Mountain dynamics

Qualifications Duration Start dates Application period
(MPhil also available)
Full time: 3–4 years
Part time: 6–8 years
February and October January to April
PhD (MPhil also available)
Full time: 3–4 years
Part time: 6–8 years
Start dates
February and October
Application period
January to April

Our research into tectonics and mountain building covers the processes and mechanisms relating to how mountains form on the surface of our planet and how the continental crust deforms from the macroscale to the microscale. In particular, our research focuses on mountain belts that form during continent-continent collision, such as the modern Himalayas and Caucasus and the ancient Caledonides. We try to unravel how, when and how quickly the mountain belts formed, the tectonic processes and mechanisms in operation during their uplift, and how their growth fed back into the solid Earth-surface processes-climate system. We achieve this through a combination of geochronology, structural geology, geochemical studies and metamorphic/igneous petrology.

Mountain Dynamics is a key theme in our Dynamic Earth Research Group. At any one time we commonly have two or three full-time PhD students, and have regular discussion meetings about the latest data from the laboratory and results/interpretations in recently published literature.

Entry requirements

Minimum 2:1 undergraduate degree (or equivalent) and prior research experience is preferred. If you are not a UK citizen, you may need to prove your knowledge of English.

Potential research projects

We encourage enquiries from prospective students on any geochemical, petrological, structural or geochronological aspect of mountain building or tectonic process.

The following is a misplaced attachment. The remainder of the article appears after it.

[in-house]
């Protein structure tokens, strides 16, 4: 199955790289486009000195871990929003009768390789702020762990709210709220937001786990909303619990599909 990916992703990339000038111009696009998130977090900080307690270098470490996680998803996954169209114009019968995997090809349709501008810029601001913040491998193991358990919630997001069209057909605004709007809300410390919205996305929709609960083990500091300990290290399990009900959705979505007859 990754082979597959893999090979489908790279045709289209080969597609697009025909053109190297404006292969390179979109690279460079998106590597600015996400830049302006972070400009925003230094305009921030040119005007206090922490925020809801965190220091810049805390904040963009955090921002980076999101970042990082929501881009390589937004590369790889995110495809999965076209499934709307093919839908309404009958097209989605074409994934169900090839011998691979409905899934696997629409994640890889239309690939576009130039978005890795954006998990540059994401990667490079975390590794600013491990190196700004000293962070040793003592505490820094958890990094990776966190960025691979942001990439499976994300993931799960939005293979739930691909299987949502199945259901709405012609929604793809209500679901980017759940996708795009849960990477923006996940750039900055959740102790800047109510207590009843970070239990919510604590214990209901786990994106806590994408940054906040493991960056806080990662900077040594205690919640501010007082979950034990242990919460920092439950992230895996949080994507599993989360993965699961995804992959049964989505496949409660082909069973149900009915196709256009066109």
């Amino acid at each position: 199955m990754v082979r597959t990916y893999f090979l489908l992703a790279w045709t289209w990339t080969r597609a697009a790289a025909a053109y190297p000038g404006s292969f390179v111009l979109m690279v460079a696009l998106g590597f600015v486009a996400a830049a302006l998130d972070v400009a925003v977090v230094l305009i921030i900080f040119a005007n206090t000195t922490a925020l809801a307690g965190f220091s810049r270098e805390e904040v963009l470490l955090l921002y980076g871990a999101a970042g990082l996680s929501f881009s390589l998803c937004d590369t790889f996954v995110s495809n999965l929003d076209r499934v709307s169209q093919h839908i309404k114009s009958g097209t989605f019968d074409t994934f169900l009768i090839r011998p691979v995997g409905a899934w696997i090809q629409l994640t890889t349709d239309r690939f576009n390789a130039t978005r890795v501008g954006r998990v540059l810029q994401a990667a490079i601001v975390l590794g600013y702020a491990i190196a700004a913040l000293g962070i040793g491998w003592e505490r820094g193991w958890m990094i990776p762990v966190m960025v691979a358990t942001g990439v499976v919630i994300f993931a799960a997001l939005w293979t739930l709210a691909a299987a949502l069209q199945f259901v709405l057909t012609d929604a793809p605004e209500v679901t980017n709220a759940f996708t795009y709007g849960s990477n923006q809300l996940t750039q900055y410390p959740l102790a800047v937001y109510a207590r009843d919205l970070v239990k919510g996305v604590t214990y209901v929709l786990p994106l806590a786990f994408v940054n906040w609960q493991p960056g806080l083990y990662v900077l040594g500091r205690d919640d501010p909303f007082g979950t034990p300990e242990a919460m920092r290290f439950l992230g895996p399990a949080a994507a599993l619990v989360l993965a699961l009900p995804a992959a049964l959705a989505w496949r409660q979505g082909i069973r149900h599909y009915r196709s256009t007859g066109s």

Current/recent research projects

  • The effect of crustal melting on the structural and geodynamic evolution of mountain belts
  • The evolution of major tectonic structures in mountain building processes
  • The role of major structures in driving exhumation during mountain building
  • Determining the evolving balance between buoyancy, tectonics and surface processes during plate collisions
  • The geochemistry of magmatism during and following plate collision

Potential supervisors

  • Dr Tom Argles – the evolution and provenance of highly deformed and metamorphosed rocks in orogenic belts
  • Dr Sarah Sherlock40Ar/39Ar geochronology
  • Professor Clare Warren – metamorphic evolution, U-Pb and 40Ar/39Ar geochronology, geodynamic evolution.

Fees and funding

UK fee International fee
Full time: £4,712 per year Full time: £15,456 per year
Part time: £2,356 per year Part time: £7,584 per year

Some of our research students are funded via the Central England NERC Training Alliance; others are self-funded.

For detailed information about fees and funding, visit Fees and studentships.

To see current funded studentship vacancies across all research areas, see Current studentships.


Mountain range

How to apply

Get in touch

If you have an enquiry specific to this research topic, please contact:

Administrative support

Email: STEM-EEES-PhD-Admin
Phone: +44 (0)1908 332943

Apply now

If you’re interested in applying for this research topic, please take a look at the application process.